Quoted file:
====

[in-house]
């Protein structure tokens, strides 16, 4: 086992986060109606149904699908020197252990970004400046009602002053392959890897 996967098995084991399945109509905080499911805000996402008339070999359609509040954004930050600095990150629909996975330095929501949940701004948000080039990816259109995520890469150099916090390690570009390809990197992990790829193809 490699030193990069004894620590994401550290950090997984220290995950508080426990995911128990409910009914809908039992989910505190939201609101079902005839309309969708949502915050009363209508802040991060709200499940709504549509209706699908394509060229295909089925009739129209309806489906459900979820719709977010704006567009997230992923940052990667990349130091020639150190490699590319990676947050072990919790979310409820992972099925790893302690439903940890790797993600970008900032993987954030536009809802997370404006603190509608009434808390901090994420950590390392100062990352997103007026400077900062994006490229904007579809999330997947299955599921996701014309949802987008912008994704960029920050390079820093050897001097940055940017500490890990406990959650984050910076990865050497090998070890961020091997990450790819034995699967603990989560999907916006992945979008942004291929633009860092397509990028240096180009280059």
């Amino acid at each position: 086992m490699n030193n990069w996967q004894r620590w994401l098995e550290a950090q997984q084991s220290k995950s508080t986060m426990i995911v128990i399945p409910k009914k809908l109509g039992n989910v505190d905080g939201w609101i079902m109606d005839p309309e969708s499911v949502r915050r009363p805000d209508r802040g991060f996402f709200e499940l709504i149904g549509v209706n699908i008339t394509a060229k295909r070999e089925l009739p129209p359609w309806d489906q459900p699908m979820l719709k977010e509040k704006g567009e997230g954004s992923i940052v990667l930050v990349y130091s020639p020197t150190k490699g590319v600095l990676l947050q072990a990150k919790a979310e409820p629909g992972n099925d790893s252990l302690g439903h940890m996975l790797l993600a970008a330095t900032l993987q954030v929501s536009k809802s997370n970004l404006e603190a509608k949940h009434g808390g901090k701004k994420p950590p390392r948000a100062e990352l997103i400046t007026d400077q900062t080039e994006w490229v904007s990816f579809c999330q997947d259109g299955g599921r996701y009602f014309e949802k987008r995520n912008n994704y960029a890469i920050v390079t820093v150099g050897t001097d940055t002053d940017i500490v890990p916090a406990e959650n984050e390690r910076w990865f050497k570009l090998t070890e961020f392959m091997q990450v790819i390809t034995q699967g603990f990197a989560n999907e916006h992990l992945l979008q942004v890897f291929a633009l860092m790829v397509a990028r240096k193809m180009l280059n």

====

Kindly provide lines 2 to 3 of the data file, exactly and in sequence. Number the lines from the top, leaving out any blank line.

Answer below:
């Protein structure tokens, strides 16, 4: 086992986060109606149904699908020197252990970004400046009602002053392959890897 996967098995084991399945109509905080499911805000996402008339070999359609509040954004930050600095990150629909996975330095929501949940701004948000080039990816259109995520890469150099916090390690570009390809990197992990790829193809 490699030193990069004894620590994401550290950090997984220290995950508080426990995911128990409910009914809908039992989910505190939201609101079902005839309309969708949502915050009363209508802040991060709200499940709504549509209706699908394509060229295909089925009739129209309806489906459900979820719709977010704006567009997230992923940052990667990349130091020639150190490699590319990676947050072990919790979310409820992972099925790893302690439903940890790797993600970008900032993987954030536009809802997370404006603190509608009434808390901090994420950590390392100062990352997103007026400077900062994006490229904007579809999330997947299955599921996701014309949802987008912008994704960029920050390079820093050897001097940055940017500490890990406990959650984050910076990865050497090998070890961020091997990450790819034995699967603990989560999907916006992945979008942004291929633009860092397509990028240096180009280059």
């Amino acid at each position: 086992m490699n030193n990069w996967q004894r620590w994401l098995e550290a950090q997984q084991s220290k995950s508080t986060m426990i995911v128990i399945p409910k009914k809908l109509g039992n989910v505190d905080g939201w609101i079902m109606d005839p309309e969708s499911v949502r915050r009363p805000d209508r802040g991060f996402f709200e499940l709504i149904g549509v209706n699908i008339t394509a060229k295909r070999e089925l009739p129209p359609w309806d489906q459900p699908m979820l719709k977010e509040k704006g567009e997230g954004s992923i940052v990667l930050v990349y130091s020639p020197t150190k490699g590319v600095l990676l947050q072990a990150k919790a979310e409820p629909g992972n099925d790893s252990l302690g439903h940890m996975l790797l993600a970008a330095t900032l993987q954030v929501s536009k809802s997370n970004l404006e603190a509608k949940h009434g808390g901090k701004k994420p950590p390392r948000a100062e990352l997103i400046t007026d400077q900062t080039e994006w490229v904007s990816f579809c999330q997947d259109g299955g599921r996701y009602f014309e949802k987008r995520n912008n994704y960029a890469i920050v390079t820093v150099g050897t001097d940055t002053d940017i500490v890990p916090a406990e959650n984050e390690r910076w990865f050497k570009l090998t070890e961020f392959m091997q990450v790819i390809t034995q699967g603990f990197a989560n999907e916006h992990l992945l979008q942004v890897f291929a633009l860092m790829v397509a990028r240096k193809m180009l280059n």